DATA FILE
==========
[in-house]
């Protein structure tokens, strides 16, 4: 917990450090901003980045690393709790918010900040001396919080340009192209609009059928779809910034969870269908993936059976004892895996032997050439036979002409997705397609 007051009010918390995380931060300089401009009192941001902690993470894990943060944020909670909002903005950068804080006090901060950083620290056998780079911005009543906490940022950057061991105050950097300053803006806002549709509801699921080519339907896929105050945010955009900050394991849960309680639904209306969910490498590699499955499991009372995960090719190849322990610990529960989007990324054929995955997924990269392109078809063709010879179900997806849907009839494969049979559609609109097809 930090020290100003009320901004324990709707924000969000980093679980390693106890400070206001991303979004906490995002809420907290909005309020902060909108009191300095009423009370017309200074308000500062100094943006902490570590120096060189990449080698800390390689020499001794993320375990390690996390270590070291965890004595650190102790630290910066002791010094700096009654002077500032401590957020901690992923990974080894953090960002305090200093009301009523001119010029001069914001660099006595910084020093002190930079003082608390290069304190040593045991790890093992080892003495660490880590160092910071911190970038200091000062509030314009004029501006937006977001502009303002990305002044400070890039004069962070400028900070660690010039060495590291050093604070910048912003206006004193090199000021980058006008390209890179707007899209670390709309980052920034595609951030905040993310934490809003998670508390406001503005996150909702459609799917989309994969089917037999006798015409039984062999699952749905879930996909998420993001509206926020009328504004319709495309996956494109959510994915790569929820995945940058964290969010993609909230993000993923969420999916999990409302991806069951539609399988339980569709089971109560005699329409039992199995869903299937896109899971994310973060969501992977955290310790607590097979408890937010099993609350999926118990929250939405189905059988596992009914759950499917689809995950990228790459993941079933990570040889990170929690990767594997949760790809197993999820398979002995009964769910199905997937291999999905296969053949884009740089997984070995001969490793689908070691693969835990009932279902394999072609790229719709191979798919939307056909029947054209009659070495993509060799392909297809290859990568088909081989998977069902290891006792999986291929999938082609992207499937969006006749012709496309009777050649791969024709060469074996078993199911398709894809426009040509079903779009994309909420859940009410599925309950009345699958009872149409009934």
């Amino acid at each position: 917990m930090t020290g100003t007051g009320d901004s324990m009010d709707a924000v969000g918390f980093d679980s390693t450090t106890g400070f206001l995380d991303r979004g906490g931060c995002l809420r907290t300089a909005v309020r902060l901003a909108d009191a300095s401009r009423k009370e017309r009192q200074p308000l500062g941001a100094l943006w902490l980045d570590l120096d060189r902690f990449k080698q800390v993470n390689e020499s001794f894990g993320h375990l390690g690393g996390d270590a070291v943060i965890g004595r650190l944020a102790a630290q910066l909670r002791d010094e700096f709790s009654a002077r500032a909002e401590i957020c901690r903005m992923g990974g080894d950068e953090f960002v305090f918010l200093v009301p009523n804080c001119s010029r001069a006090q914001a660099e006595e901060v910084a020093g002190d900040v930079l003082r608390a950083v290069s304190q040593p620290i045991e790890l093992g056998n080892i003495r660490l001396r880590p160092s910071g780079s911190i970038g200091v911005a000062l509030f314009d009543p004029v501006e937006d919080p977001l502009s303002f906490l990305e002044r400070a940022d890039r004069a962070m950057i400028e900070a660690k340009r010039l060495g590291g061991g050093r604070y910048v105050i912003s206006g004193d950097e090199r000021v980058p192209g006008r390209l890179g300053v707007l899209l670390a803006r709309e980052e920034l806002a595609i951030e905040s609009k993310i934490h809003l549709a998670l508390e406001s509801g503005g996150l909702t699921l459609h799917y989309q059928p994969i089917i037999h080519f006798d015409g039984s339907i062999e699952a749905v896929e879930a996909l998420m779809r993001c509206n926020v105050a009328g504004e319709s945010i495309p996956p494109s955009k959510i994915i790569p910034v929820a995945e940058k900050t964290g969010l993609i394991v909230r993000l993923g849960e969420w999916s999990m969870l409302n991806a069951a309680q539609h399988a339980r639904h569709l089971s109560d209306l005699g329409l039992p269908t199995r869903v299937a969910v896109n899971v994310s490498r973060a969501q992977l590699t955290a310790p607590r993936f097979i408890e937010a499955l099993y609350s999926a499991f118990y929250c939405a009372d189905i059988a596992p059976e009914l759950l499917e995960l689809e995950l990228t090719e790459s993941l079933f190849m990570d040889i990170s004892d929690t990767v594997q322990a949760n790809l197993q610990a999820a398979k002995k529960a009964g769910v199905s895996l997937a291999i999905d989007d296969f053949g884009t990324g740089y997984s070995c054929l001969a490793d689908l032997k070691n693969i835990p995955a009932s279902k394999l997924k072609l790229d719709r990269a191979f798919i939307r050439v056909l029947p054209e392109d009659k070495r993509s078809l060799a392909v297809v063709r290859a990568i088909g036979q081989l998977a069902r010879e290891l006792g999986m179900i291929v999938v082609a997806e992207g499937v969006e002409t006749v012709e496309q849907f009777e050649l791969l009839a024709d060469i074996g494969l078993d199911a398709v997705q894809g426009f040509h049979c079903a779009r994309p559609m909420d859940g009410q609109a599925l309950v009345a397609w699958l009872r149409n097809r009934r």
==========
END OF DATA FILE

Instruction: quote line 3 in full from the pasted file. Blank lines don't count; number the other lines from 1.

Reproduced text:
């Amino acid at each position: 917990m930090t020290g100003t007051g009320d901004s324990m009010d709707a924000v969000g918390f980093d679980s390693t450090t106890g400070f206001l995380d991303r979004g906490g931060c995002l809420r907290t300089a909005v309020r902060l901003a909108d009191a300095s401009r009423k009370e017309r009192q200074p308000l500062g941001a100094l943006w902490l980045d570590l120096d060189r902690f990449k080698q800390v993470n390689e020499s001794f894990g993320h375990l390690g690393g996390d270590a070291v943060i965890g004595r650190l944020a102790a630290q910066l909670r002791d010094e700096f709790s009654a002077r500032a909002e401590i957020c901690r903005m992923g990974g080894d950068e953090f960002v305090f918010l200093v009301p009523n804080c001119s010029r001069a006090q914001a660099e006595e901060v910084a020093g002190d900040v930079l003082r608390a950083v290069s304190q040593p620290i045991e790890l093992g056998n080892i003495r660490l001396r880590p160092s910071g780079s911190i970038g200091v911005a000062l509030f314009d009543p004029v501006e937006d919080p977001l502009s303002f906490l990305e002044r400070a940022d890039r004069a962070m950057i400028e900070a660690k340009r010039l060495g590291g061991g050093r604070y910048v105050i912003s206006g004193d950097e090199r000021v980058p192209g006008r390209l890179g300053v707007l899209l670390a803006r709309e980052e920034l806002a595609i951030e905040s609009k993310i934490h809003l549709a998670l508390e406001s509801g503005g996150l909702t699921l459609h799917y989309q059928p994969i089917i037999h080519f006798d015409g039984s339907i062999e699952a749905v896929e879930a996909l998420m779809r993001c509206n926020v105050a009328g504004e319709s945010i495309p996956p494109s955009k959510i994915i790569p910034v929820a995945e940058k900050t964290g969010l993609i394991v909230r993000l993923g849960e969420w999916s999990m969870l409302n991806a069951a309680q539609h399988a339980r639904h569709l089971s109560d209306l005699g329409l039992p269908t199995r869903v299937a969910v896109n899971v994310s490498r973060a969501q992977l590699t955290a310790p607590r993936f097979i408890e937010a499955l099993y609350s999926a499991f118990y929250c939405a009372d189905i059988a596992p059976e009914l759950l499917e995960l689809e995950l990228t090719e790459s993941l079933f190849m990570d040889i990170s004892d929690t990767v594997q322990a949760n790809l197993q610990a999820a398979k002995k529960a009964g769910v199905s895996l997937a291999i999905d989007d296969f053949g884009t990324g740089y997984s070995c054929l001969a490793d689908l032997k070691n693969i835990p995955a009932s279902k394999l997924k072609l790229d719709r990269a191979f798919i939307r050439v056909l029947p054209e392109d009659k070495r993509s078809l060799a392909v297809v063709r290859a990568i088909g036979q081989l998977a069902r010879e290891l006792g999986m179900i291929v999938v082609a997806e992207g499937v969006e002409t006749v012709e496309q849907f009777e050649l791969l009839a024709d060469i074996g494969l078993d199911a398709v997705q894809g426009f040509h049979c079903a779009r994309p559609m909420d859940g009410q609109a599925l309950v009345a397609w699958l009872r149409n097809r009934r």